Freedom vs. Freedom

Today I’m pondering the idea of re-entering the workaday world.

Two years ago I quit a job I didn’t like to pursue whatever I wanted.

The world was my oyster, the possibilities endless. I was free to do as I pleased. True, I had no source of income, but I did have plenty of money in reserve and had every intention of creating a source of income.

I’m a smart guy, lots of skills, entrepreneurial spirit, vim, vigor, etc., etc. If others can do it, so can I.

Two years ago I was full of confidence that I could create a source of income. I could be free and have money. I could have my cake and eat it too.

But over the course of the last two years, the source of income I’d intended to create never materialized (for a whole host of reasons,) and I convinced myself (and my family) that we don’t need money. We don’t need things. We don’t need to travel.

I convinced myself (and my family) of these things because I couldn’t find a way to retain my freedom and have money.

If the choice is between freedom – defined as my time being my own – or money and things, I choose freedom. If having money means I have to go back to a 40-hour-a-week-job, I don’t want it.

Not that we’re deprived. We just don’t have the freedom to travel. We don’t have the freedom to pursue many of our various interests because our financial resources are limited.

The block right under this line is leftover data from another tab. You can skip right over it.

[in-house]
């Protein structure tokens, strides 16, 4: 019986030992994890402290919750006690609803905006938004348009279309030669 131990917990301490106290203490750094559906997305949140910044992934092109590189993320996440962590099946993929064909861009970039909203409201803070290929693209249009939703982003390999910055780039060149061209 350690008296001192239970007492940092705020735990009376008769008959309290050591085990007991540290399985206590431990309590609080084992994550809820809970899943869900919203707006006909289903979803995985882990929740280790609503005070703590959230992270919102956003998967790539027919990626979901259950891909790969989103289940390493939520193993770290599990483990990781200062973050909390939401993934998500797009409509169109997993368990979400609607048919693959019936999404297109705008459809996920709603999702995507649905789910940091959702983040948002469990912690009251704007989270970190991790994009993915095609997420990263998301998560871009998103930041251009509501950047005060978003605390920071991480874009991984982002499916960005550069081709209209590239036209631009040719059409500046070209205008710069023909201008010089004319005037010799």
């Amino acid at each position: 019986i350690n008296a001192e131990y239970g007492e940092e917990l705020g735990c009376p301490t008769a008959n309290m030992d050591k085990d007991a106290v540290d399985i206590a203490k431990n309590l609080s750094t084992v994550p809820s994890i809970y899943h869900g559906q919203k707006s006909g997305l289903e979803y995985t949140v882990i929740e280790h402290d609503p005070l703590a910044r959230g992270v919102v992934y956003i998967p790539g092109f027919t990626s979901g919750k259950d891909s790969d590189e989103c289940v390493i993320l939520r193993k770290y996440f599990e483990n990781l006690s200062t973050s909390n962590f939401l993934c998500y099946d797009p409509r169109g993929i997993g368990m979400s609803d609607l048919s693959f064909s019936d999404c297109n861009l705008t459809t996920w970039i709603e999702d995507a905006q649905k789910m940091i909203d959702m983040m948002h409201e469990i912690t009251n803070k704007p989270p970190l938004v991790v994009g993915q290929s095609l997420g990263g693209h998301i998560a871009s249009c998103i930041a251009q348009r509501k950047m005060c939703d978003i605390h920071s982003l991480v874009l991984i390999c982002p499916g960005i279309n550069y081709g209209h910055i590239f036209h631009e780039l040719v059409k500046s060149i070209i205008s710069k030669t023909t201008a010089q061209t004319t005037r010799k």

And therein lies the dichotomy: Because I’m free, I’m not free.

Money will purchase a certain degree of freedom, a certain type of freedom. With money, I have the financial freedom to do stuff. Without money, I don’t.

In order to get money (apparently,) I have to give up my time. I can either have my cake, or I can eat it. But not both.

Wait, how could I eat the cake if I didn’t have it in the first place?

See how confusing this is?

It’s possible (because we live in the realm of endless possibilities, don’t we?) for me to find a job I love, doing something I’m passionate about. Then I’d have it all.

Wouldn’t I?

Financial Independence

Boil the concept of money management down to its most simple elements, and you must do three things:

  1. Spend less than you earn.
  2. Get out of debt.
  3. Stay out of debt.

It doesn’t get much simpler than that. And yet, those three concepts can be exceptionally complicated.

Nonetheless you have to do them. There is no other way to become financially independent, short of winning the lottery or some other sort of windfall. Even still, although by some lucky stroke you might get rich overnight, if you fail to understand and practice basic financial management principles, chances are, you will not be rich for long.

Each of the three must be done in order. You cannot stay out of debt until you’re out of debt in the first place. You cannot get out of debt until you spend less than you earn.

A fundamental truth in money management, and one far too often overlooked, is that you cannot save money until your debts are paid. You may be tucking away money in some sort of savings vehicle while paying minimum payments on your credit card, but your net worth – assets minus liabilities – will always be reduced by the amount of debt you have. What good is it doing you to sock away money for retirement, kid’s college fund, or a vacation fund, when the most basic elements, namely spending less than you earn, being out of debt, and staying out of debt, are not met?

You will never be free of financial worries until you accomplish the three goals of spending less than you earn, getting out of debt, and staying out of debt.

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